Tobacco industry funded research shunned by some health publishers
Health editors from the BMJ, Heart, Thorax and BMJ Open say they will not consider the publication of studies that have been funded in part or wholly by the tobacco industry.
The editors state that their new policy is consistent with that of other journals, and it aims to show that they are committed to publishing work that only improves knowledge of health and disease without any links to a product with a detrimental effect on health.
Critics could argue that the publishing of research funded by these companies does not equal endorsement, but the editors believe that this view “ignores the growing body of evidence that biases and research misconduct are often impossible to detect".
It has been argued that instead of improving knowledge, the tobacco industry “has used research to deliberately produce ignorance and to advance its ultimate goal of selling its deadly products while shoring up its damaged legitimacy”.
There is extensive research which draws on the tobacco industry’s own documents, which reveal how the industry aimed to create scientific and popular ignorance or “doubt” for decades surrounding research into smoking and lung cancer and the effects of passive smoking on health.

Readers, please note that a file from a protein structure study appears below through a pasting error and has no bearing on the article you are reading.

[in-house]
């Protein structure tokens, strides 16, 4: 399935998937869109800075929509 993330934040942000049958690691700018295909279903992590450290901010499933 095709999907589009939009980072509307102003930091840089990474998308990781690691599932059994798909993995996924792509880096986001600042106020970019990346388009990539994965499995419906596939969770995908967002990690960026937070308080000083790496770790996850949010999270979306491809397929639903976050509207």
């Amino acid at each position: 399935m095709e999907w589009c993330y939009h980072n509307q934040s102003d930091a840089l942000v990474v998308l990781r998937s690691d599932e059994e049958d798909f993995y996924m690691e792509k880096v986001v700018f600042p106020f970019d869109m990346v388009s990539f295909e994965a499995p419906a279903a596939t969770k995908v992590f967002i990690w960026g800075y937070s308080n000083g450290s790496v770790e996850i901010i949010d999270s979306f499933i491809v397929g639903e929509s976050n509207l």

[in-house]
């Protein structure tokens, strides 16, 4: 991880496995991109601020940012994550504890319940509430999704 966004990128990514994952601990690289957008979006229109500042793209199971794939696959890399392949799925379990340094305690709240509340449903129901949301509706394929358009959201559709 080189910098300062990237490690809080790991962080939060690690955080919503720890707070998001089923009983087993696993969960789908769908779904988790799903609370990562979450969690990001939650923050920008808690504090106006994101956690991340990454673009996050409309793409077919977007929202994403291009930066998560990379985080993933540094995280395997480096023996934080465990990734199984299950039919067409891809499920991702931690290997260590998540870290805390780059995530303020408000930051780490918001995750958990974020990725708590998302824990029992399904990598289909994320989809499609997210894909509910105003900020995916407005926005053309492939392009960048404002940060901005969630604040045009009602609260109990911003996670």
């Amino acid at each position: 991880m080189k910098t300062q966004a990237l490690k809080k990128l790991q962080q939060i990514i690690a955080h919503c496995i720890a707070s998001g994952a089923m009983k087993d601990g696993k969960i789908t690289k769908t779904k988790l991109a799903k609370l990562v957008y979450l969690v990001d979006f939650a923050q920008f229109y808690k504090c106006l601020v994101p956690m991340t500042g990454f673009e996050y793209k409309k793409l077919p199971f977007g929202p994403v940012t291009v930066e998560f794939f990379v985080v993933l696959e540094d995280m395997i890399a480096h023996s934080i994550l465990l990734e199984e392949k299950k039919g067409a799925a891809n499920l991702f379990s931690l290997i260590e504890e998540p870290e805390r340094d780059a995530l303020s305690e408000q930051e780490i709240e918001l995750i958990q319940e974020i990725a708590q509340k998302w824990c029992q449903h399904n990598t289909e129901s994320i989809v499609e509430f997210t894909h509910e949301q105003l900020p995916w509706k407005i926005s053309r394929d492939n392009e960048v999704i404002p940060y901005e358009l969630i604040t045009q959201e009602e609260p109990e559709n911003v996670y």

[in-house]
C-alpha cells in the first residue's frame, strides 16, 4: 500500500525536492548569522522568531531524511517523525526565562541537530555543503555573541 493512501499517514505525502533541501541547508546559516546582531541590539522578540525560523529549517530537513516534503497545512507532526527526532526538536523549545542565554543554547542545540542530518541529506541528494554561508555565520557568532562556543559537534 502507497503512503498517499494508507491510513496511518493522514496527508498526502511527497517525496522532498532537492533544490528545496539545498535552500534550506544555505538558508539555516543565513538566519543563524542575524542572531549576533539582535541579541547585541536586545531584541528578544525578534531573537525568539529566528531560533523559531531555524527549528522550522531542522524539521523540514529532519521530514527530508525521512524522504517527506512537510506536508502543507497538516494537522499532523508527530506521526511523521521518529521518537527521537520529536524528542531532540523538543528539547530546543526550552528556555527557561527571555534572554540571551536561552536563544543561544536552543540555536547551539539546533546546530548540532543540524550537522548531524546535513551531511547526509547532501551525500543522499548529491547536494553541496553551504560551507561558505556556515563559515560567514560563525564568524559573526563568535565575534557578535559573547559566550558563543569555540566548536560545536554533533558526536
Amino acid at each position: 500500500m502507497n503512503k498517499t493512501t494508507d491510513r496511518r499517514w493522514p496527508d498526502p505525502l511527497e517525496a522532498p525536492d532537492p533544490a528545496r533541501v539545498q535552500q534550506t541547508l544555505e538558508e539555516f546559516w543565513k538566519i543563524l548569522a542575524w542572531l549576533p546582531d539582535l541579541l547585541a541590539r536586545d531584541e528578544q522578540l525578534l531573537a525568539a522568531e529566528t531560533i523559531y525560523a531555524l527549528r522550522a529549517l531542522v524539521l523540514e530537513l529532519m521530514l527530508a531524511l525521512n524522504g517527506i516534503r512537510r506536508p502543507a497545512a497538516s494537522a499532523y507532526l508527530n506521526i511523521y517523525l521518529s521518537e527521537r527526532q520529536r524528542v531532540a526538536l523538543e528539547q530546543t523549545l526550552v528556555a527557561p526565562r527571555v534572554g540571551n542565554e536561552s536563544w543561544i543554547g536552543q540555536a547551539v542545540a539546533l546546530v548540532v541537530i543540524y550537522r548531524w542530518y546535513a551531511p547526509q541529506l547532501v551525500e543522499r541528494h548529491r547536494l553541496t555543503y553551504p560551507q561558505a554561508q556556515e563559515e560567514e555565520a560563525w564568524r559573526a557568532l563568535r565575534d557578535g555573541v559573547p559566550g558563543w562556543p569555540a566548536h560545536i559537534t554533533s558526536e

Some editors acknowledged that journals “unwittingly played a role in producing and sustaining this ignorance”. Yet some believe that new tobacco products could represent potential public health gains. Tobacco company sponsored research may be the first to identify such gains.
Despite this, it has been argued that these companies are always in the business of marketing and selling cigarettes, and no ‘healthier’ alternative can overcome this fact.
Editors go on to argue that “the tobacco industry has not changed in any fundamental way, and the cigarette, the single most deadly consumer product ever made, remains widely available and aggressively marketed”.
Back in 2003, the BMJ editor defended their publication of a study funded by the tobacco industry by stating that “the BMJ is passionately anti-tobacco, but we are also passionately pro-debate and pro-science. A ban would be anti-science”.
The editorial concludes that a refusal to publish tobacco industry funded research “affirms our fundamental commitment not to allow our journals to be used in the service of an industry that continues to perpetuate the most deadly disease epidemic of our times”.
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